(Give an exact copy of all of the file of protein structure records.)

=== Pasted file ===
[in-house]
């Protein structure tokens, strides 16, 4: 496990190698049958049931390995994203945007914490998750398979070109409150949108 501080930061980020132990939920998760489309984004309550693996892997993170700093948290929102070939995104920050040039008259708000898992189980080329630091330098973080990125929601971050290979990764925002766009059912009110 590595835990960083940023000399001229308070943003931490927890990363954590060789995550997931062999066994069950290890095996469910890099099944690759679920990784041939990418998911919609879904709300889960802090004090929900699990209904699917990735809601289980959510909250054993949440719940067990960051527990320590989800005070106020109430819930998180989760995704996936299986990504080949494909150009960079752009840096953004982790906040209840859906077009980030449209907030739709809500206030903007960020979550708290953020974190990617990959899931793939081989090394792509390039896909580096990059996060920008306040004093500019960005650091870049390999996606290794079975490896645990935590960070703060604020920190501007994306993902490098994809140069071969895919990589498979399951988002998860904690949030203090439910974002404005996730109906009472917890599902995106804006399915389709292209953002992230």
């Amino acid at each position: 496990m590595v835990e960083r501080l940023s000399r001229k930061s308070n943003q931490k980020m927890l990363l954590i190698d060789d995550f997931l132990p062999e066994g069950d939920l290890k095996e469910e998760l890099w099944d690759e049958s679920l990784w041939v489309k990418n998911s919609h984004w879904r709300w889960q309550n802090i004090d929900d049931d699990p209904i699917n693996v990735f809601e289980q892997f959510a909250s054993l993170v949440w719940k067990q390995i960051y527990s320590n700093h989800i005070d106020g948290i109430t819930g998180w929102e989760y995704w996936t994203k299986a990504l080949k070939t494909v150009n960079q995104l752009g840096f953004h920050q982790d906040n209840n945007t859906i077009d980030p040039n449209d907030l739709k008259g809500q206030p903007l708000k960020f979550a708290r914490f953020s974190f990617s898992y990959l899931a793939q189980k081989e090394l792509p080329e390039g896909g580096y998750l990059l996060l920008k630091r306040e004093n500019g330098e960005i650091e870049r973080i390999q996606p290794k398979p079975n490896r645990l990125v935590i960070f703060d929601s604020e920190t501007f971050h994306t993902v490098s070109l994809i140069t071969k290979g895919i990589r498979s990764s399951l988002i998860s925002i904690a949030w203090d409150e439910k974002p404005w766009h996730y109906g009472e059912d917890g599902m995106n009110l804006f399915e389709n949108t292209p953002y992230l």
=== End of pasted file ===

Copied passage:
[in-house]
């Protein structure tokens, strides 16, 4: 496990190698049958049931390995994203945007914490998750398979070109409150949108 501080930061980020132990939920998760489309984004309550693996892997993170700093948290929102070939995104920050040039008259708000898992189980080329630091330098973080990125929601971050290979990764925002766009059912009110 590595835990960083940023000399001229308070943003931490927890990363954590060789995550997931062999066994069950290890095996469910890099099944690759679920990784041939990418998911919609879904709300889960802090004090929900699990209904699917990735809601289980959510909250054993949440719940067990960051527990320590989800005070106020109430819930998180989760995704996936299986990504080949494909150009960079752009840096953004982790906040209840859906077009980030449209907030739709809500206030903007960020979550708290953020974190990617990959899931793939081989090394792509390039896909580096990059996060920008306040004093500019960005650091870049390999996606290794079975490896645990935590960070703060604020920190501007994306993902490098994809140069071969895919990589498979399951988002998860904690949030203090439910974002404005996730109906009472917890599902995106804006399915389709292209953002992230």
């Amino acid at each position: 496990m590595v835990e960083r501080l940023s000399r001229k930061s308070n943003q931490k980020m927890l990363l954590i190698d060789d995550f997931l132990p062999e066994g069950d939920l290890k095996e469910e998760l890099w099944d690759e049958s679920l990784w041939v489309k990418n998911s919609h984004w879904r709300w889960q309550n802090i004090d929900d049931d699990p209904i699917n693996v990735f809601e289980q892997f959510a909250s054993l993170v949440w719940k067990q390995i960051y527990s320590n700093h989800i005070d106020g948290i109430t819930g998180w929102e989760y995704w996936t994203k299986a990504l080949k070939t494909v150009n960079q995104l752009g840096f953004h920050q982790d906040n209840n945007t859906i077009d980030p040039n449209d907030l739709k008259g809500q206030p903007l708000k960020f979550a708290r914490f953020s974190f990617s898992y990959l899931a793939q189980k081989e090394l792509p080329e390039g896909g580096y998750l990059l996060l920008k630091r306040e004093n500019g330098e960005i650091e870049r973080i390999q996606p290794k398979p079975n490896r645990l990125v935590i960070f703060d929601s604020e920190t501007f971050h994306t993902v490098s070109l994809i140069t071969k290979g895919i990589r498979s990764s399951l988002i998860s925002i904690a949030w203090d409150e439910k974002p404005w766009h996730y109906g009472e059912d917890g599902m995106n009110l804006f399915e389709n949108t292209p953002y992230l």